Recently, I spoke with an extremely bright, nice looking, successful guy who was in his mid30s and who had shared with me that he had not said “I love you” since he was 16 (except to his parents, of course). When I tried to get to the heart of it (I was trying to see if he could be a nice match for a client of mine), he responded by saying that when he utters the words “I love you” to a woman it’s going to be for eternity - that woman is going to be his wife. Although I tried to reason with him that while many people experience love towards people who they don’t eventually marry (especially in today’s world where the marrying age is slowly getting pushed back), it doesn’t mean that they did not experience true love - but he would not have any of it. His response was to simply reiterate that his definition of love is different. A defense mechanism to explain why he has not been in a relationship for more than a few months his entire life? Or an enlightened definition of the word?

At the risk of antagonizing those who can identify themselves in this blog, I have come to see as result of my experience as a professional matchmaker for several years now that the people who have never had a relationship for more than a few months by their mid 30s often have one of the following issues:

(1) either they do not have a realistic view of who their equal is (this is a common scenario I see - these individuals never want to date the people who are interested in dating them, however, the men and women they are seeking to be with do not care to have a relationship with them);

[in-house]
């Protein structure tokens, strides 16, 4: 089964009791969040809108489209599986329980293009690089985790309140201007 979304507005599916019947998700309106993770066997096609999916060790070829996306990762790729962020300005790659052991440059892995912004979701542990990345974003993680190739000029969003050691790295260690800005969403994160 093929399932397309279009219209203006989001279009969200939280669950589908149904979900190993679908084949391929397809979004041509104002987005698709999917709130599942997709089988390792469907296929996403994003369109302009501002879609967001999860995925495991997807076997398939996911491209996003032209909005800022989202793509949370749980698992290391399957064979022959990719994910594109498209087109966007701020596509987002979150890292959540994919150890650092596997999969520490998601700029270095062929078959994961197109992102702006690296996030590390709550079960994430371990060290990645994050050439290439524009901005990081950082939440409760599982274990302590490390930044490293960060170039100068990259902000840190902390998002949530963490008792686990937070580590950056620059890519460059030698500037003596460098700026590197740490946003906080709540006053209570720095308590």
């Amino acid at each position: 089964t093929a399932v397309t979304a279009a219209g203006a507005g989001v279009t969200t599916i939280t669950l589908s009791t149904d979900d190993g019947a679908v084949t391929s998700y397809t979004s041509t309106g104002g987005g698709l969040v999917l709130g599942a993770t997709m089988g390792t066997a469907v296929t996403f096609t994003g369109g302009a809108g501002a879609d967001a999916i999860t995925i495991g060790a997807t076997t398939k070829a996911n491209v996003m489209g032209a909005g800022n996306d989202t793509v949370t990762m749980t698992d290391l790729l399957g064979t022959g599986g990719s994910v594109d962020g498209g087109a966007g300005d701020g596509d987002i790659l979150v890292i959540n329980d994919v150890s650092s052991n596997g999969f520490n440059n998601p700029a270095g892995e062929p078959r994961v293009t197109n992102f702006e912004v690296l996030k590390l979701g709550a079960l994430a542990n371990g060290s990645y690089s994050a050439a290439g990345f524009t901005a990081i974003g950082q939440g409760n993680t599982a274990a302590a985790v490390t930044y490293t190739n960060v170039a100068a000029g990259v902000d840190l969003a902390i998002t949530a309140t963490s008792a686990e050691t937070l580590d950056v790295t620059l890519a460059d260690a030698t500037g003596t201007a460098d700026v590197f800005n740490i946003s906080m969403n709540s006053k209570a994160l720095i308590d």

(2) they do not have a realistic view of what a long term relationship is like and are apt throw in the towel the minute things do not go their way;

(3) they do not give people a chance and immediately focus on critiquing the other person’s flaws over appreciating their attributes; or

(4) there is something about them or something they are doing that pretty quickly makes people think they will not be a desirable life partner/parent.

In my professional opinion, having a loving long term relationship (or several) - even one that ends - helps us grow as individuals. They help us better understand the opposite sex. They help people reach emotional maturity and realize that while you may love someone, sometimes he or she is going to drive you crazy, frustrate you, etc. but you still love that person warts and all (not literally, of course). They prime us so that when we meet that “right person” we have a better chance of recognizing him or her and also of being a better partner.

If this blog hits close home, maybe it’s time to do some real soul searching or get the objective input of a third party. I write this blog with the true interest in getting reader’s opinions and commentary so, Dear Readers, feel free to weigh in!